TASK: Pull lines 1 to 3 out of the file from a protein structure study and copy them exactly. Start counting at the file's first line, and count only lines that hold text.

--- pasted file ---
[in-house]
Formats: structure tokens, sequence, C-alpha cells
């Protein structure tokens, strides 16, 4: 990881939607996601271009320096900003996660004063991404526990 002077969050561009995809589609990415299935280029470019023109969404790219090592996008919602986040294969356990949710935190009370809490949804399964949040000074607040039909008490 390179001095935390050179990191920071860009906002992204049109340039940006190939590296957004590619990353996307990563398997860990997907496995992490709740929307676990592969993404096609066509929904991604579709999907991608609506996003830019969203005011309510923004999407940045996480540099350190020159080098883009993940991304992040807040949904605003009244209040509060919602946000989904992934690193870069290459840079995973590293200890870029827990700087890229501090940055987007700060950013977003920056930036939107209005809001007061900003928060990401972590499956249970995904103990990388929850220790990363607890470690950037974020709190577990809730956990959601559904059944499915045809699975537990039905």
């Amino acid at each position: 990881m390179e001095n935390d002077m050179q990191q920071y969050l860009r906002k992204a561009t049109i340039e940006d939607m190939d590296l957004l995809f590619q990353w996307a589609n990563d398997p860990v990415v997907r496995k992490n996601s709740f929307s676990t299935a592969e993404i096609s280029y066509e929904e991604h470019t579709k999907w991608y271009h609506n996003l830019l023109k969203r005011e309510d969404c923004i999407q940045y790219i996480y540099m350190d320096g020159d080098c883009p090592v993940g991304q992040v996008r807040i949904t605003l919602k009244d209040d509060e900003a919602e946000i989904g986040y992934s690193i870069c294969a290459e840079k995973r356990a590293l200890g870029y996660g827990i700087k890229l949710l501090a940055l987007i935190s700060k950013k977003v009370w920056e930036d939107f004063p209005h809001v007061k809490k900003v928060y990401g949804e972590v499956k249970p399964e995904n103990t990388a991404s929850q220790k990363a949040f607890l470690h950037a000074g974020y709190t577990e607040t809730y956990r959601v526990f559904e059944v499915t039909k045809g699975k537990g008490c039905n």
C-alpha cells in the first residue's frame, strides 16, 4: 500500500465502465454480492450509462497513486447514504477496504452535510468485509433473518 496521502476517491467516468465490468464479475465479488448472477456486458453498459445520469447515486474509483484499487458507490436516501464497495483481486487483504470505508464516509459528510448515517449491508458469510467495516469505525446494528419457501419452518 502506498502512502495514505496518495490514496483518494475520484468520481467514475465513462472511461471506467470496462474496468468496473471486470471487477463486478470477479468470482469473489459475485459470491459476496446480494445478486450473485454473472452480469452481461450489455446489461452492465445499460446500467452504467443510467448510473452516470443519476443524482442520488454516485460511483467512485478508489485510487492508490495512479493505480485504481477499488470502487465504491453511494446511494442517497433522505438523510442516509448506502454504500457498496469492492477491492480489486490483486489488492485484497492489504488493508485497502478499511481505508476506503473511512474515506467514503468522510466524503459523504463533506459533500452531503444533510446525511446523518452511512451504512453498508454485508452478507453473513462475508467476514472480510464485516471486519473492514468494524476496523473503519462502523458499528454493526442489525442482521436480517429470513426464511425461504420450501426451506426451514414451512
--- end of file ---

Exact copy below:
[in-house]
Formats: structure tokens, sequence, C-alpha cells
């Protein structure tokens, strides 16, 4: 990881939607996601271009320096900003996660004063991404526990 002077969050561009995809589609990415299935280029470019023109969404790219090592996008919602986040294969356990949710935190009370809490949804399964949040000074607040039909008490 390179001095935390050179990191920071860009906002992204049109340039940006190939590296957004590619990353996307990563398997860990997907496995992490709740929307676990592969993404096609066509929904991604579709999907991608609506996003830019969203005011309510923004999407940045996480540099350190020159080098883009993940991304992040807040949904605003009244209040509060919602946000989904992934690193870069290459840079995973590293200890870029827990700087890229501090940055987007700060950013977003920056930036939107209005809001007061900003928060990401972590499956249970995904103990990388929850220790990363607890470690950037974020709190577990809730956990959601559904059944499915045809699975537990039905």